1. The far-right analog clock has the oddest job in motorcycling—monitoring the motor power output, so you know how much you have in reserve. Someone will have to convince me that the Power Reserve indicator is anything other than a gimmick. According to the Transcon’s owner’s manual, “The power reserve indicator helps the rider estimate acceleration capability or proceed with gear selection to the best possible effect, for example when riding on mountain roads.” If you’re relying on that to make critical decisions, you probably need more seat time.
  1. BMW puts the 2022 BMW R 18 Transcontinental in its Heritage range, rather than including it in its Tour lineup. That’s telling. If you’re serious about long-distance touring on a BMW, look to the K 1600 line and the R 1250 RT. Despite its name, the Transcontinental is more about lower-speed regional touring, where style and comfort are your priorities.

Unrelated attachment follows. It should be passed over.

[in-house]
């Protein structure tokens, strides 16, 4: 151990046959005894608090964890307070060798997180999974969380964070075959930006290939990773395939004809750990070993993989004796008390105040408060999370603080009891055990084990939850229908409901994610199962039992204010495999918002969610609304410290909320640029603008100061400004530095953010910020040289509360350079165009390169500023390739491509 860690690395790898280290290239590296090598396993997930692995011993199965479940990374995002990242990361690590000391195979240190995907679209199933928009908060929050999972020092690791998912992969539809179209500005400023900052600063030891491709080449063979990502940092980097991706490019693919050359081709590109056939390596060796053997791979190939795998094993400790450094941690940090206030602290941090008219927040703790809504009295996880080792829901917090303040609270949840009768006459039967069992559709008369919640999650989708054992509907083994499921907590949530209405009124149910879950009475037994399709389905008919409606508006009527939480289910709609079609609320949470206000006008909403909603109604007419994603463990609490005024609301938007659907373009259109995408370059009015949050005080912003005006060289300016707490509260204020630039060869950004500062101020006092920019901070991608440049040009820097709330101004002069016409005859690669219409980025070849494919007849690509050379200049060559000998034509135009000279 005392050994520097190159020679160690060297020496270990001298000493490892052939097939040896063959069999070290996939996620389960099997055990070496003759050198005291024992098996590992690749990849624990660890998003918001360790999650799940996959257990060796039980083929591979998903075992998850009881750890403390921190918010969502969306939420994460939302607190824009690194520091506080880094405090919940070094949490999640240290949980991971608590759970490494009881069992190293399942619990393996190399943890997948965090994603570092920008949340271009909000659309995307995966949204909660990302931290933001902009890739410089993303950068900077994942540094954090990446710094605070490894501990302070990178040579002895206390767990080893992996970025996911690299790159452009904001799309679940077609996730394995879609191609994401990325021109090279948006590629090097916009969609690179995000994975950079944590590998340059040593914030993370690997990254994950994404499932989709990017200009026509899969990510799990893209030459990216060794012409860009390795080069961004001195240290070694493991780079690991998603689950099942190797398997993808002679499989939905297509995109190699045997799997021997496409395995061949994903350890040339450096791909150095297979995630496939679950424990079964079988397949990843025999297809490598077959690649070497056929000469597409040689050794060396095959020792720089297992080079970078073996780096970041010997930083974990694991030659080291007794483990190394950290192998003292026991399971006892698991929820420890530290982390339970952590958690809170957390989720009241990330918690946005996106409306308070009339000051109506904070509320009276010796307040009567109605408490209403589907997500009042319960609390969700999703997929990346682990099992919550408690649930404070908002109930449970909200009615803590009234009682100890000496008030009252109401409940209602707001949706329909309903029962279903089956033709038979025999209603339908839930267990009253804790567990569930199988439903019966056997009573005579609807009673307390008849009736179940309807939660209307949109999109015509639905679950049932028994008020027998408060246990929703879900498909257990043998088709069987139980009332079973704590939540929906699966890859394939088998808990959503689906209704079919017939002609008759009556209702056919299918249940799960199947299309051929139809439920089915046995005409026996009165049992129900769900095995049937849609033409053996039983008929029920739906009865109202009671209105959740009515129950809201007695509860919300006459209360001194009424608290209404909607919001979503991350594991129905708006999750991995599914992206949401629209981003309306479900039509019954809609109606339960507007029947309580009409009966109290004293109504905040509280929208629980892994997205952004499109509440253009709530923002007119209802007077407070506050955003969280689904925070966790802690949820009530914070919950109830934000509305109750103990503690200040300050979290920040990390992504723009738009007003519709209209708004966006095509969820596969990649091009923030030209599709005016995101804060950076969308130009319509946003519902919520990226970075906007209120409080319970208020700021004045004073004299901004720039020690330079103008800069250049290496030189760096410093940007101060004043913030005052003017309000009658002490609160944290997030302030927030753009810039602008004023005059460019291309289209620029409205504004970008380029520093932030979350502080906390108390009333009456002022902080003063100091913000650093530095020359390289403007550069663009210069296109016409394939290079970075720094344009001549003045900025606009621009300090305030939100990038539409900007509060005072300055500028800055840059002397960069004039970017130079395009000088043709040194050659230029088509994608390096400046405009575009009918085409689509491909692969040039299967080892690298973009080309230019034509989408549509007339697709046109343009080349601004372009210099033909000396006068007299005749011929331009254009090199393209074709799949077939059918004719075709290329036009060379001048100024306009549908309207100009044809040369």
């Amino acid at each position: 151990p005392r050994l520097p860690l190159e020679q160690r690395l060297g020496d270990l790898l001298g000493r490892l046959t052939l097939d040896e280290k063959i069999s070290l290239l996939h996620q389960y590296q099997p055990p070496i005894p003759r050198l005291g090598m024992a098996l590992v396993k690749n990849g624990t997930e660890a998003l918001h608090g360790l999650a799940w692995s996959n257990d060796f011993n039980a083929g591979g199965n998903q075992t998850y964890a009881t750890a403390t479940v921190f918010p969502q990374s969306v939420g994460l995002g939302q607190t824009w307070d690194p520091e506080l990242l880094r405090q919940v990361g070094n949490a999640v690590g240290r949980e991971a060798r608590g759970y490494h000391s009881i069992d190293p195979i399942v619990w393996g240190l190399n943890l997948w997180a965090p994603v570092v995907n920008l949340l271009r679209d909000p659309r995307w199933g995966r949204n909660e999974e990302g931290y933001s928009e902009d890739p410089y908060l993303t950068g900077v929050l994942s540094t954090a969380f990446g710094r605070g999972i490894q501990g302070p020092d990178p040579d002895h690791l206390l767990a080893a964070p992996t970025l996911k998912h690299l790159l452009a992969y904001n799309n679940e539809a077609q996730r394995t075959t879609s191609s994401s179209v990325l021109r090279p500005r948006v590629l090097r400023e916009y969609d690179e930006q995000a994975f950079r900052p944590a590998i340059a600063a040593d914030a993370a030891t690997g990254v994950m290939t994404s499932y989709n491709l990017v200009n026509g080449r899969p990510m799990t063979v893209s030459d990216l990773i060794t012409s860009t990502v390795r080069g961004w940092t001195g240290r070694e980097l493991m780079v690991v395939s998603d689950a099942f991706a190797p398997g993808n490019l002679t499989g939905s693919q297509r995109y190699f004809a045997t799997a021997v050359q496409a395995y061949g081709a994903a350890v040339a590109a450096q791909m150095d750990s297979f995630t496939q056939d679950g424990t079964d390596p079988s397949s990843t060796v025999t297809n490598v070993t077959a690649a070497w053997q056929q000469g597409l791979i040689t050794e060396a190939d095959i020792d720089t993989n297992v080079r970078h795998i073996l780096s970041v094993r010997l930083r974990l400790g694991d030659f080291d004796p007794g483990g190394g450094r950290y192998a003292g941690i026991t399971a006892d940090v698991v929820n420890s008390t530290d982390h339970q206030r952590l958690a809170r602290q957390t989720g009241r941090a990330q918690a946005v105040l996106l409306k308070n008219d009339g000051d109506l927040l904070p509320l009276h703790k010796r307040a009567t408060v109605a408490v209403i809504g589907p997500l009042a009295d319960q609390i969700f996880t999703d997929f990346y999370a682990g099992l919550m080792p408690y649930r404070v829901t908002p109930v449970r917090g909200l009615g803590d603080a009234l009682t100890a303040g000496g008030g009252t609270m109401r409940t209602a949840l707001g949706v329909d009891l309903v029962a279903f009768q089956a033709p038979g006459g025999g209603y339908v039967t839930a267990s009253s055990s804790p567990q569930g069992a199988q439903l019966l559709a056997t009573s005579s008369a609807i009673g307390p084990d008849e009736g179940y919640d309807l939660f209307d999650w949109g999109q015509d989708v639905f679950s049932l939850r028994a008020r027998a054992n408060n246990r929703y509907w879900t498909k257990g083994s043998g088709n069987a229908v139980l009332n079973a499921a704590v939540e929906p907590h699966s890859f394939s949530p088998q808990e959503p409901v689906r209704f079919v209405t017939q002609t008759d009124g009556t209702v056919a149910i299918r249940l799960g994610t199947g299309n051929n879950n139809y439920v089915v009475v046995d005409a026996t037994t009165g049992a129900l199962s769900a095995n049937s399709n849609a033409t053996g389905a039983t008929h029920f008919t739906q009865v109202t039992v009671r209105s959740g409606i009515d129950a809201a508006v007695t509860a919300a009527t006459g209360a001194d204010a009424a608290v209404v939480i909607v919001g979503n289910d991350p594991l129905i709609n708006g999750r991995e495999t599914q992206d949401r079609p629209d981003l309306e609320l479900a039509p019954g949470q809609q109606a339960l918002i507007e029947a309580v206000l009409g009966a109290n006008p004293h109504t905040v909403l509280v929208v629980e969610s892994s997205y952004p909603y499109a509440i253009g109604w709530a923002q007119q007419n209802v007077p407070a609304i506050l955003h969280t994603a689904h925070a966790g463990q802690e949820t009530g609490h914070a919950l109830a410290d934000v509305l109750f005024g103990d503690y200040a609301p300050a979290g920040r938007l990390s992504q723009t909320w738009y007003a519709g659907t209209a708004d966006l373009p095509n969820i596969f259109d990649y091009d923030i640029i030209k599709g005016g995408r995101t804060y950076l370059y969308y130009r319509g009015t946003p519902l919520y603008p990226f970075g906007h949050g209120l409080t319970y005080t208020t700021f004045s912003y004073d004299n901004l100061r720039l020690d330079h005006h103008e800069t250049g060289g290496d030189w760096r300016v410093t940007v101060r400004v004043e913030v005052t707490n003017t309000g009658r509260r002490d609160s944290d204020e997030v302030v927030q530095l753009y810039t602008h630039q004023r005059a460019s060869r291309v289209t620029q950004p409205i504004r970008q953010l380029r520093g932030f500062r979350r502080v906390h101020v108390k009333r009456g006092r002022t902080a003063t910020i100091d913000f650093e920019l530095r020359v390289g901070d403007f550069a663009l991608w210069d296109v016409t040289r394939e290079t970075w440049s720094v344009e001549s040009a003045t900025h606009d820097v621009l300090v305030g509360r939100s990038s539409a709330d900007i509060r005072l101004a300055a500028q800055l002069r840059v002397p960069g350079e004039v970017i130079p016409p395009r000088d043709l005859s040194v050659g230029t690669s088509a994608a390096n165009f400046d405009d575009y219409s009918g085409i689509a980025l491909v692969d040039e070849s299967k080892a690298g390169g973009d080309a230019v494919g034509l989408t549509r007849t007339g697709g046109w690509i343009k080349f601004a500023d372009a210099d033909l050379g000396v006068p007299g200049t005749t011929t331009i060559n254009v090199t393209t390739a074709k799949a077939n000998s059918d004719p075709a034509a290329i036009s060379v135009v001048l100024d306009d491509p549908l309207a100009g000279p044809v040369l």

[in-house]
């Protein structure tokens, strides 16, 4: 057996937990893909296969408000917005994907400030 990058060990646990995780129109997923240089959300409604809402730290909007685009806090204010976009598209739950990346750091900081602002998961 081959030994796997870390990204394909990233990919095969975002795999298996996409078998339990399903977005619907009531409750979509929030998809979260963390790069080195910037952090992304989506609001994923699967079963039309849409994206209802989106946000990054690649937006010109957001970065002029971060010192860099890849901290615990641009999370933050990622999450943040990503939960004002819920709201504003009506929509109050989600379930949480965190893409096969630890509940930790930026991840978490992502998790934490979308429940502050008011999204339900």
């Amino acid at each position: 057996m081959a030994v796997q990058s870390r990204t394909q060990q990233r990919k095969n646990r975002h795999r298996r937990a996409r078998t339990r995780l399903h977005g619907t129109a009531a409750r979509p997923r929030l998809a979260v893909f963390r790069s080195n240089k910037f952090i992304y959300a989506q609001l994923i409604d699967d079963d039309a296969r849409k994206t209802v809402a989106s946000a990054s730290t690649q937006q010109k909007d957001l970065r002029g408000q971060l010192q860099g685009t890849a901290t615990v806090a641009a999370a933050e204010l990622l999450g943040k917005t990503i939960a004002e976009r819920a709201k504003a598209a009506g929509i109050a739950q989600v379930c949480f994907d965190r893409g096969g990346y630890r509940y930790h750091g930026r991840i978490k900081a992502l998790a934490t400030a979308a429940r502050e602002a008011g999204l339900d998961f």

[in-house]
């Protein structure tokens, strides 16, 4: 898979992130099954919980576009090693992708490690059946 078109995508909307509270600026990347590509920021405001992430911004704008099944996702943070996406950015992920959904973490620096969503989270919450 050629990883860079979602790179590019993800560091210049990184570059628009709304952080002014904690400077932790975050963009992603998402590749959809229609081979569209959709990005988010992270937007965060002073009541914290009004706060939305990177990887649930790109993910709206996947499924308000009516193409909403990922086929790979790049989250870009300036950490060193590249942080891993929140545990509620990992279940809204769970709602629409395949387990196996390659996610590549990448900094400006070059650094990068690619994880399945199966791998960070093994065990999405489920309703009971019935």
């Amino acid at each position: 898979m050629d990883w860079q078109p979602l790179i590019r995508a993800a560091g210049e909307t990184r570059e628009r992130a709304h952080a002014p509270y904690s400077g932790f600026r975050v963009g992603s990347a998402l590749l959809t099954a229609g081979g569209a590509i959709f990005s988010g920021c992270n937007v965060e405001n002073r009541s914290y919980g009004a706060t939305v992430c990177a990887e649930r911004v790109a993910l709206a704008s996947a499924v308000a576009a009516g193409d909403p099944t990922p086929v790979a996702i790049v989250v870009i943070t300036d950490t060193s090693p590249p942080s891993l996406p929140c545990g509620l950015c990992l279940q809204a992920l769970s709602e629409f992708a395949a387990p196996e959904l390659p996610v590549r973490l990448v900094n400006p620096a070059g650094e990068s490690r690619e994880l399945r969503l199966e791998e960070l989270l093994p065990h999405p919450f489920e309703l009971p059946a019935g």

Note: Action photos by Kevin Wing are of the First Edition, which was part of this extended test of the R 18 Transcontinental

Static photos by Don Williams

RIDING STYLE

  • Helmet: Shoei Neotec II
  • Sunglasses: Ray-Ban Wayfarer II
  • Jacket: The Idol by Cortech
  • Gloves: Tourmaster Deerskin
  • Jeans: The Ventura by Cortech
  • Boots: The Executive by Cortech

2022 BMW R 18 Transcontinental Specs

ENGINE

  • Type: Opposed twin
  • Displacement: 1802cc
  • Bore x stroke: 107.1 x 100mm
  • Maximum power: 91 horsepower @ 4750 rpm
  • Maximum torque: 116 ft-lbs @ 3000 rpm
  • Maximum speed: 111 mph (99 mph fully loaded)
  • Compression ratio: 9.6:1
  • Valvetrain: Pushrod-actuated OHV w/ two camshafts; 4 vpc
  • Cooling: Air and oil
  • Transmission: 6-speed (w/ optional reverse)
  • Clutch: Single-disc dry w/ slipper function
  • Final drive: Shaft

CHASSIS

  • Frame: Steel-tube double-loop
  • Front suspension; travel: Non-adjustable 49mm fork; 4.7 inches